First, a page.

© 1946 Paramount Pictures

The Blue Dahlia (1946)

Yesterday I watched This Gun for Fire, with Veronica Lake, who I have always liked, and Alan Ladd, who really impressed me in his role. Much like the American film-going public in 1942, I was hungry to see the two paired up again.

While This Gun for Hire was adapted from a published novel by Graham Greene, The Blue Dahlia was written for the screen by Raymond Chandler. Legend has it that Chandler got writer’s block halfway through the script and finished it drunk. This might have been the onset of a downward spiral. In 1951, Chandler was fired as the scriptwriter of Alfred Hitchcock’s Strangers on a Train for being constantly drunk in story conferences and belligerent with the director.  Chandler very well of might have been drunk when he wrote The Blue Dahlia, as the story meanders this way and that, making the plot twists a bit much even for a film noir. But this being a Chandler script, there is some good suspense and the characters have a bit more psychological depth than the average film noir.

Alan Ladd plays Johnny Morrison, a Navy pilot who is put on the inactive list after flying over 100 successful missions in the South Pacific. He returns home to Hollywood with his war buddies George(Hugh Beaumont), who has been discharged due to failing eyesight, and Buzz (William Bendix), who was released after a head wound that left him with a big metal plate in his head. Johnny goes home to find that in his absence, his wife has turned into an alcoholic party girl who is fooling around with a crooked businessman (Howard Da Silva ) who runs a nightclub called the Blue Dahlia. The party breaks up and the couple have a fight during which she reveals that their son did not die of diphtheria as she had written, but was killed in a car crash while she was drunk behind the wheel. The next morning she is found shot in her apartment. Naturally, suspicion falls on the husband, who takes it on the lam.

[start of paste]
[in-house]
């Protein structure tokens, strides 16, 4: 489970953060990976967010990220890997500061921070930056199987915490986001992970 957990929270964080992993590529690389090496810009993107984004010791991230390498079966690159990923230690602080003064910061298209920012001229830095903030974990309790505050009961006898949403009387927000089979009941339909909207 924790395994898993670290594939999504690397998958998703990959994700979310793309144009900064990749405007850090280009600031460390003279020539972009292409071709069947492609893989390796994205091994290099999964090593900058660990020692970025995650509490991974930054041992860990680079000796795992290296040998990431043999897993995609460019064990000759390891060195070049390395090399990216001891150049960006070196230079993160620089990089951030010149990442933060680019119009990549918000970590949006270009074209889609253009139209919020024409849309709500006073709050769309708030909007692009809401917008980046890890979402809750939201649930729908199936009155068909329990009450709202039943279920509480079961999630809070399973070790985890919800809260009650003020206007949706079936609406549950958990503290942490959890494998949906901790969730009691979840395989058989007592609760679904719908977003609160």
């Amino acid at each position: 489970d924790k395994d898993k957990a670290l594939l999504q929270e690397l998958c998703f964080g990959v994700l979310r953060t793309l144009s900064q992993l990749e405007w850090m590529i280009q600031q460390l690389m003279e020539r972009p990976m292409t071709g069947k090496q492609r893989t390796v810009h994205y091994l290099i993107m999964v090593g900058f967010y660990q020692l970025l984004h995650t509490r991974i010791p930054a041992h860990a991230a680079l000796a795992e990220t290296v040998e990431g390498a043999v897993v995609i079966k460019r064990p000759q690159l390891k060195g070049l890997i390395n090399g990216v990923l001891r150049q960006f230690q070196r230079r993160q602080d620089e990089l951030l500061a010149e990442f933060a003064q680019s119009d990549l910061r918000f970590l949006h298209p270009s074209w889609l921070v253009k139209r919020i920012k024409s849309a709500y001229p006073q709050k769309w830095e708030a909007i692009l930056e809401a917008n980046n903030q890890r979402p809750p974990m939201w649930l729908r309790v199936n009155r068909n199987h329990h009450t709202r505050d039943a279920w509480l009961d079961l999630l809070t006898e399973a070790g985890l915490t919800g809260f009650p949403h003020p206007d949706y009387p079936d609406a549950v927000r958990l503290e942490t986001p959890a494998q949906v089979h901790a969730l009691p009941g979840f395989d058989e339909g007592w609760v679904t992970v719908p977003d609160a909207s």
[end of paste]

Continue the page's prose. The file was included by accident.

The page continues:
Although Ladd got top billing for the film, and his character is the leader of the trio of GIs who start the story rolling, the more complex character is his friend Buzz, who, because of his head injury, suffers from memory loss and spells off uncontrollable anger brought about by pop tunes, which he calls “monkey music”. There are reports that Chandler’s original screenplay identified Buzz as the actual killer, and this was changed after the US Navy complained about depicting a traumatized soldier as a killer, and either the script was changed, or a new ending was filmed. Either way, it adds yet another twist to the story and makes the character even more interesting, as he honestly can’t remember where he was and what he was doing between going to see the murdered woman and returning to his friends in a daze hours later.

This is the third or for pairings between Ladd and Veronica Lake, and the duo were a major selling point for the film. But Lake’s character, the estranged wife of the owner of the Blue Dahlia, is rather awkwardly injected into the story when she just happens to pick up Ladd as he walks through the rainy streets looking for a hotel room. He accepts a ride, but resists her attempts to get to know him better. After he learns that he is wanted for questioning in connection to his wife’s murder, she finds herself in the position of helping him run from the police, similar to her role in the first Ladd-Lake film, This Gun for Hire. The big shortcoming of this film is that Ladd and Lake characters are the weakest in the film. Ladd’s character is given little complexity, other than grieving over his dead son, an emotion which is quickly swept away. Then it is never really explained why Lake’s character is so interested in helping this man who may or may not be a murderer. This is not like Hitchcock’s 39 Steps, in which a wrongly accused man kidnaps a woman forcing her to help until she finally comes around to believe that he is indeed innocent, or like Eva Marie Saint in North by Northwest, helping Cary Grant who very well may be a dangerous man, out of a sense of adventure. Lake helps Ladd simply because audiences wanted to see them on the screen together.

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